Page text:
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Last updated: January 28, 2013 9:03 am
Mohamed Morsi, Egypt’s Islamist president, announced a month-long state of emergency in three troubled provinces bordering the strategic Suez Canal after a weekend of violence in which 48 people were killed in clashes with police.
He said a nightly curfew from 9pm to 6am would be imposed in the three neighbouring provinces of Port Said, Ismailia and Suez and warned that he had given clear orders to police “to deal with all firmness and power” with those who threatened lives or property.
He said he would take even tougher measures if he judged that the country was in danger.
“This is my duty, and I will not hesitate to fulfil it,” he said.
Mr Morsi also announced he would invite opposition leaders for a dialogue on Monday on how to emerge from the current crisis. He was speaking after a third day of violence in which seven people were killed in Port Said and hundreds injured.
The opposition National Salvation Front, an alliance of liberal and leftist groups, said it would meet on Monday to decide its response to Mr Morsi’s call for dialogue. Already, however, some NSF leaders have made dismissive remarks about the proposed talks.
Mohamed ElBaradei, the Egyptian Nobel laureate and now a party leader, said in a tweet that the dialogue would be a waste of time unless Mr Morsi “assumed responsibility for the bloody events and undertook to form a national salvation government and a balanced committee to amend the constitution.”
The opposition is wary of talks with the president because agreements on an election law reached during a similar dialogue which he shepherded a few weeks ago were not implemented. The Shura Council, the upper chamber of parliament dominated by Mr Morsi’s Muslim Brotherhood group, rejected the compromises reached during the dialogue.
In central Cairo over the weekend, stone-throwing youths cut bridges and fought running battles with police which responded with teargas. In Alexandria and the Delta town of Zagazig police also skirmished with bands of angry protesters in front of police stations and government offices.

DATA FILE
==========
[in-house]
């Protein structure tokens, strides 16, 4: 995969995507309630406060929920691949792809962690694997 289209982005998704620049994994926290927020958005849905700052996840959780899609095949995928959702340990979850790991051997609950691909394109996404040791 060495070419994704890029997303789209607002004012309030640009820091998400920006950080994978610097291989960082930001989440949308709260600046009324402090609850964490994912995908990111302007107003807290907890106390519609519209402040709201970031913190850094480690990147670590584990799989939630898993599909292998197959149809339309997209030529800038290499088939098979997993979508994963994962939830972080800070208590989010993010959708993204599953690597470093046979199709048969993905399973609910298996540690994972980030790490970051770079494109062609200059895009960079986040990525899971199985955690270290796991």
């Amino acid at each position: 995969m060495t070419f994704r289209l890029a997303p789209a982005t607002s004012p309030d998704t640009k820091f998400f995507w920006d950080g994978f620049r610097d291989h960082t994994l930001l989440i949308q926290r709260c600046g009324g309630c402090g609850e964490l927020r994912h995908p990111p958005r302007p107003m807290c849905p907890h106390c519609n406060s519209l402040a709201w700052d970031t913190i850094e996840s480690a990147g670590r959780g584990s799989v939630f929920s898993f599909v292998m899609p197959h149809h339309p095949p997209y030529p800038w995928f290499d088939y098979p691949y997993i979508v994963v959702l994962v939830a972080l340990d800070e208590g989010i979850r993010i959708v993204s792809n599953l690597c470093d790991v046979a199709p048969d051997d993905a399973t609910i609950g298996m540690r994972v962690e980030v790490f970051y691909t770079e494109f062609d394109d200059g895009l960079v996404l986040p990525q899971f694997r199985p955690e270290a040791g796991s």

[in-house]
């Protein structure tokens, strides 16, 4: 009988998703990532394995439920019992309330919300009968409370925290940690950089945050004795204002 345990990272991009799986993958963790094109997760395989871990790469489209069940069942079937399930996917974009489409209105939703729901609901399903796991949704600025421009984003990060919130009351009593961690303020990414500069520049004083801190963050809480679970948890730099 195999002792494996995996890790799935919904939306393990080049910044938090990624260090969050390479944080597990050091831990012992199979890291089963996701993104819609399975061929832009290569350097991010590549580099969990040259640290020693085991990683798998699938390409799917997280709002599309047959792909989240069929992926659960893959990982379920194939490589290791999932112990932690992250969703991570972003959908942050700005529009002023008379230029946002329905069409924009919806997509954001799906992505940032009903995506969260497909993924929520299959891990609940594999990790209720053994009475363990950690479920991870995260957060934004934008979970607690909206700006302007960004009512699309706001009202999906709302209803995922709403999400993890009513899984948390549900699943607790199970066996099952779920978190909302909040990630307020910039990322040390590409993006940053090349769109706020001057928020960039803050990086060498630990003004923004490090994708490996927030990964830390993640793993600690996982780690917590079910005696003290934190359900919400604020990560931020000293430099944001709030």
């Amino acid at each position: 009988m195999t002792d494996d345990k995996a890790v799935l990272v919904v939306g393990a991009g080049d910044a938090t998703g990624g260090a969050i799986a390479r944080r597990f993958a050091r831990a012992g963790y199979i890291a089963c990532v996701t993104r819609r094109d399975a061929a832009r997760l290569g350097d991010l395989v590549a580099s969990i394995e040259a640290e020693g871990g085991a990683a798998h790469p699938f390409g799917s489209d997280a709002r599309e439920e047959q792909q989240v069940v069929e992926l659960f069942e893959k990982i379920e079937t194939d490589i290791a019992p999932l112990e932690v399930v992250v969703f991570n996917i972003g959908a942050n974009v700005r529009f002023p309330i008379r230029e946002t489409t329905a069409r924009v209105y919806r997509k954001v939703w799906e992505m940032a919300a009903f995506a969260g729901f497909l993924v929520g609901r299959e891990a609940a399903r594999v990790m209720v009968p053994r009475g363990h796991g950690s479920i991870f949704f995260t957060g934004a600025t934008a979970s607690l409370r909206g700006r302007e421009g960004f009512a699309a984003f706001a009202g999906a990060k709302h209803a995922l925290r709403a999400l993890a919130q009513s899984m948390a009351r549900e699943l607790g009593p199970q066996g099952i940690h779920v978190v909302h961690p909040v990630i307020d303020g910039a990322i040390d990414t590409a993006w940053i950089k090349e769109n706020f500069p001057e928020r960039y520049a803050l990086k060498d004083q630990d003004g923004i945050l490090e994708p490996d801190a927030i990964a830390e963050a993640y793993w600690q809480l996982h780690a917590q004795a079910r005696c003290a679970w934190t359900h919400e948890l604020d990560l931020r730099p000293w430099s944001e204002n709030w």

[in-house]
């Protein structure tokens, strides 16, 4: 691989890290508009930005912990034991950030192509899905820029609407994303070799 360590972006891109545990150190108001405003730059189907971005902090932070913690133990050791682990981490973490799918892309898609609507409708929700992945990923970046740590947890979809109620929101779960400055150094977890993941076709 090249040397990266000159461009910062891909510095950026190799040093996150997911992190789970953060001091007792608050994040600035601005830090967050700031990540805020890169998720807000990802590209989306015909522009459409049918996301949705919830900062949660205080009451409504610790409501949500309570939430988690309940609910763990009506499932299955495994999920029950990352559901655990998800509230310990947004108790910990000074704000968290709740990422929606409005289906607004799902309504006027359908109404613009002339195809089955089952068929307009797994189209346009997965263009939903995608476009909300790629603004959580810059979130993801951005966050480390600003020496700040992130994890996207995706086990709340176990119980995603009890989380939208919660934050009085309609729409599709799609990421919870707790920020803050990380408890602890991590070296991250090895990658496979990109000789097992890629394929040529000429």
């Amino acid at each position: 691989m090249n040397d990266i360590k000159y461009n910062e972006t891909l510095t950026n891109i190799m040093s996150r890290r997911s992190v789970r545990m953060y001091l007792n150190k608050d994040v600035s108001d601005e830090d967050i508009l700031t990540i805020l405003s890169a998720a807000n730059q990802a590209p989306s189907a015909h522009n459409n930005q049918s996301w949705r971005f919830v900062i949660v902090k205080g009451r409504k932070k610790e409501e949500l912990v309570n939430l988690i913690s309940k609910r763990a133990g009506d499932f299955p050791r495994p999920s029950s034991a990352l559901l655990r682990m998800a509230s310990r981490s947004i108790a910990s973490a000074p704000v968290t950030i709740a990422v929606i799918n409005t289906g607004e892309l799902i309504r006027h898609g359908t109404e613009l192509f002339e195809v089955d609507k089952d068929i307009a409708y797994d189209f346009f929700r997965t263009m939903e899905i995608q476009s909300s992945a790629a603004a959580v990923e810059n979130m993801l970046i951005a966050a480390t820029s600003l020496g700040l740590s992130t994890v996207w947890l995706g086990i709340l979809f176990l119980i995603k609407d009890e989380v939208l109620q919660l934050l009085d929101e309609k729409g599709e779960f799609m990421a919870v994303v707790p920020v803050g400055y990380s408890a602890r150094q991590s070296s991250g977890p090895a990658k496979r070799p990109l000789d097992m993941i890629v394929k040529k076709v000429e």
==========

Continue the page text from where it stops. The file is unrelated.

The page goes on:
But the worst of the unrest was in Port Said where fresh violence broke out on the sidelines of a mass funeral held for 30 people killed on Saturday in clashes with police sparked off by a court ruling sentencing to death 21 locals for their part in a deadly football riot last year.
Tens of thousands of angry residents marched behind a procession of caskets, chanting slogans against Mr Morsi and vowing to avenge the dead. Furious mourners charged that they were being scapegoated by a government trying to placate its critics in Cairo.
The violence underlines the difficulties facing Mr Morsi as he tries to consolidate his authority over a deeply divided country with fraying state institutions.
An official of the Muslim Brotherhood group on Sunday had urged the president to intervene to put a stop to the violence, even if he had to assume extraordinary powers.
“You need to stop the arson attacks, blocking roads, bridges and tunnels and provide security,” Mohamed al Beltagy said in a message posted on Facebook. “It is your duty to immediately intervene to face this thuggery through via all legitimate means provided by the constitution and the law, including declaring an emergency.
In Port Said on Sunday locals tried to storm two police stations, according to Al Ahram, the state-owned newspaper. Volleys of teargas were also fired at the funeral procession, reportedly from the direction of an army club, causing hundreds to head to hospital suffering from smoke inhalation.
The army was deployed to safeguard government facilities in the city on Saturday after rioters sacked police stations and tried to storm the main prison to release imprisoned relatives who had been sentenced to death.
Mohsen Mohamed Mahfouz, director of a public hospital in Port Said, told the Financial Times that it had received about 124 cases, including 11 dead, over three days, of which 25 were injured with live bullets. He said the live ammunition wounds were mainly to the head and the chest.
Just hours before the Port Said clashes nine people were killed in the town of Suez in protests marking the second anniversary of the revolution.
Seventy-four football fans, mostly supporters of Ahly, a leading Cairo-based team, were killed in Port Said almost a year ago when supporters of Masry, the local side, were allowed by police to breach security barriers and invade the part of the stand occupied by their rivals. Many of the dead were crushed in a stampede to the exit but others were throttled and thrown off the stands.
Ahly fans, known as Ultras Ahlawy, cut a main bridge in Cairo on Wednesday and brought the city’s metro system to a standstill, demanding tough sentences from the court and vowing further disruption if it failed to deliver them.
Additional reporting by Amina Ashraf in Cairo
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